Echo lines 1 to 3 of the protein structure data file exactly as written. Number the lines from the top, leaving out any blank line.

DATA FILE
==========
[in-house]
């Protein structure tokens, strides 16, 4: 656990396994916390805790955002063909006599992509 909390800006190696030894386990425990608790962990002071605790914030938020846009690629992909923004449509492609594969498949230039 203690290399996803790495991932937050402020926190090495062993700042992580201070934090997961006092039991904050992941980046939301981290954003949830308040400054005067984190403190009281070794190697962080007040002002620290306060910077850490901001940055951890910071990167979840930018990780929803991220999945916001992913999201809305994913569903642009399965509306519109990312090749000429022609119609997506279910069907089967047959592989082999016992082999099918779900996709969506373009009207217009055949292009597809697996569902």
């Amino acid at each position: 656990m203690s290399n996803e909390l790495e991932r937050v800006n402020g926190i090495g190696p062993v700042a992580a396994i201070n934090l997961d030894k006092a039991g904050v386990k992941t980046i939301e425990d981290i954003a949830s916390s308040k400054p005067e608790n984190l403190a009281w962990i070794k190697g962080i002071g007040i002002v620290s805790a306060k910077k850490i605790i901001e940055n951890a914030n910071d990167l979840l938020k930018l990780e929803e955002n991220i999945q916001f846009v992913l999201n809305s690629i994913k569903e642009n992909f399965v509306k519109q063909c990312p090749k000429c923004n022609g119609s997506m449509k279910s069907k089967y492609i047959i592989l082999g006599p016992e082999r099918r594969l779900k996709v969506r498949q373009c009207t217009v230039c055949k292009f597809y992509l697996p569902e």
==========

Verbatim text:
[in-house]
């Protein structure tokens, strides 16, 4: 656990396994916390805790955002063909006599992509 909390800006190696030894386990425990608790962990002071605790914030938020846009690629992909923004449509492609594969498949230039 203690290399996803790495991932937050402020926190090495062993700042992580201070934090997961006092039991904050992941980046939301981290954003949830308040400054005067984190403190009281070794190697962080007040002002620290306060910077850490901001940055951890910071990167979840930018990780929803991220999945916001992913999201809305994913569903642009399965509306519109990312090749000429022609119609997506279910069907089967047959592989082999016992082999099918779900996709969506373009009207217009055949292009597809697996569902």
């Amino acid at each position: 656990m203690s290399n996803e909390l790495e991932r937050v800006n402020g926190i090495g190696p062993v700042a992580a396994i201070n934090l997961d030894k006092a039991g904050v386990k992941t980046i939301e425990d981290i954003a949830s916390s308040k400054p005067e608790n984190l403190a009281w962990i070794k190697g962080i002071g007040i002002v620290s805790a306060k910077k850490i605790i901001e940055n951890a914030n910071d990167l979840l938020k930018l990780e929803e955002n991220i999945q916001f846009v992913l999201n809305s690629i994913k569903e642009n992909f399965v509306k519109q063909c990312p090749k000429c923004n022609g119609s997506m449509k279910s069907k089967y492609i047959i592989l082999g006599p016992e082999r099918r594969l779900k996709v969506r498949q373009c009207t217009v230039c055949k292009f597809y992509l697996p569902e």